The testing world is being gripped by two overriding, and often competing forces: the continued reliance on big, high-stakes assessments for accountability purposes, and the rise of more sophisticated, nimble, and smaller-scale digital assessments, largely at the classroom level.
Those two types of assessments are in some ways moving on separate tracks, explained a group of panelists who brought a deep collective experience researching and developing exams to a panel at the SXSWedu conference this week.
On the one hand, the demand for big, summative assessments is being pushed along by policymakers and a collective belief—not an unreasonable one—that the public benefits from the big-picture data on student performance those exams produce, the panelists suggested.
But the pressure to create and use those summative tests also comes from other, rather obvious forces, explained panelist James Pellegrino of the Learning Sciences Research Institute. For one thing, there are billions of dollars at stake in the testing industry, he noted. (And states have spent heavily staging high-stakes exams.)
But there’s also a brutal simplicity to the test scores that state exams spit out that has become the accepted norm in discussions about education today, he noted. Those scores are the basis for rating districts, schools, and in some cases, teacher performance, Pellegrino said.
“People want a number,” he said, adding that “America leads the way in this kind of assessment. It has become a part of [our] DNA.”
Pellegrino and others on the panel were asked by moderator Randy Bennett of the Educational Testing Service to speculate on what aspects of the K-12 assessment world are likely to change, or not change, in the next few years. Some of the panelists’ observations will seem familiar to testing-industry insiders, but they were probably enlightening to the ed-tech community gathered at SXSWedu.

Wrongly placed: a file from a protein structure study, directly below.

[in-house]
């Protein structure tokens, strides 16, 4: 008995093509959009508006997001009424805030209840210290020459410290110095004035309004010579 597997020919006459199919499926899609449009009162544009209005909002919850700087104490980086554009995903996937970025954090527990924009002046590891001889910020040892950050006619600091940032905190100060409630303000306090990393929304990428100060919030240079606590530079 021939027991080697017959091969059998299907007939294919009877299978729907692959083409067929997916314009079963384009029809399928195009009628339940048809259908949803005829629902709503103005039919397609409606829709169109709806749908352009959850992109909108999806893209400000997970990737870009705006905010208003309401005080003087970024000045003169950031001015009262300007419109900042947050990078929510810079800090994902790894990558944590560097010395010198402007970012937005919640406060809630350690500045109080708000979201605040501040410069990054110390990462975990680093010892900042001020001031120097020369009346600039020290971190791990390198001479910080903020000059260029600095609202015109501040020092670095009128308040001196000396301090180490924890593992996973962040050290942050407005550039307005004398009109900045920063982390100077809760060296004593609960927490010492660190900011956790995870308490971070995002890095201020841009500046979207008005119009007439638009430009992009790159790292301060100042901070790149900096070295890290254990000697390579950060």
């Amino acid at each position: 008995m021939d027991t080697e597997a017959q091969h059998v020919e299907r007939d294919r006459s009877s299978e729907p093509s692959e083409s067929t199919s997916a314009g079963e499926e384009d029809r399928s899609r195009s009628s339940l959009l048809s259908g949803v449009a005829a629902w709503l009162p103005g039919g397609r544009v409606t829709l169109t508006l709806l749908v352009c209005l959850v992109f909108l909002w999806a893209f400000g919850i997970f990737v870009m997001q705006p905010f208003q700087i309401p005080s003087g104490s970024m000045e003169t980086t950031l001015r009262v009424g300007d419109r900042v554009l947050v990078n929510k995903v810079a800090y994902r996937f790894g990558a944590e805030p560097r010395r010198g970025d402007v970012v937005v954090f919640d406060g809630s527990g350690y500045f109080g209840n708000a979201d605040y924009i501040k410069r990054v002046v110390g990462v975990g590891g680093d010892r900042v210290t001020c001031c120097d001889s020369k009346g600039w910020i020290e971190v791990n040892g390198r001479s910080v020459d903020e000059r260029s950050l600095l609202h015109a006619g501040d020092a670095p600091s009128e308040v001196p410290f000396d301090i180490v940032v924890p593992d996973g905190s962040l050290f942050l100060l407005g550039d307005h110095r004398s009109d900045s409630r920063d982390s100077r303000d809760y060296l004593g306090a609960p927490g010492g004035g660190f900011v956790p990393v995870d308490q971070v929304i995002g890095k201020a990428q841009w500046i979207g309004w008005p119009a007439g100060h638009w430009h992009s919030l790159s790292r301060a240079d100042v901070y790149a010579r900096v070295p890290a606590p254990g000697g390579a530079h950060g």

The reliance on high-stakes tests isn’t likely to fade from view anytime soon, the panelists seem to agree—pressure from the “opt-out” movement and other quarters notwithstanding.
That’s partly for the reasons Pellegrino laid out. It’s also because of government policy, notably mandates like the new Every Student Succeeds Act, which gives states new flexibility on testing but ultimately isn’t a major departure from the core requirements of No Child Left Behind, Bennett said.
One of the fundamental challenges with large-scale assessments is to make them trustworthy and innovative—and to do it at scale, said Eva Baker, the co-director of the National Center for Research on Evaluation, Standards, and Student Testing at UCLA.
“Putting those three things together makes the problem very hard,” Baker said.
The pressure is to keep those summative tests “short and cheap,” Baker said. That pressure partly explains an aversion to risk-taking and innovation on those tests.
Moving Toward a Useful Test?
On the flip side, some of the most promising advances in assessment are coming largely away from the high-stakes testing arena, as cognitive science and digital advances allow for classroom assessments that are more diagnostic and useful, the panelists said.
In the future, “assessment will be personalized to the interests, and perhaps, skill levels of the students,” Bennett said.
Increasingly, assessment is producing insights on students’ skills and well-being in different areas, such as digital problem-solving and social-emotional health, he said. Assessments embedded within games also hold the potential to produce a better understanding of student learning.
Many of the exciting innovations in testing today are playing out “where the teaching and learning occurs,” Pellegrino said, in formative assessment and similar classroom-based approaches.
The potential is to move from an “audit mode to [an] assistance mode of assessment,” he added, with schools using data to help improve student learning.
One of the fundamental tensions noted by the panelists is that the public and policymakers want shorter, cheaper tests—but ultimately, those kinds of tests generally produce information that’s less useful, in terms of informing teaching and learning.
Given those constraints, I asked Pellegrino whether it was possible to recast the landscape to combine elements of both high-stakes and classroom assessment models. He suggested that policymakers should try to create coherent “systems of assessment” from the state to the classroom level, with different tests that capture data for many purposes—public accountability, and student learning.
Photo: Students from Westwood High School in Round Rock, Texas build a computer at the Kahoot booth on Tuesday at SXSWedu in Austin, Texas. ––Erich Schlegel for Education Week
- Understanding Formative Assessment: A Special Report
- As McGraw-Hill Education Leaves State Testing, Market Thrives for Classroom Assessment
- Common-Core Testing Contracts Favor Big Vendors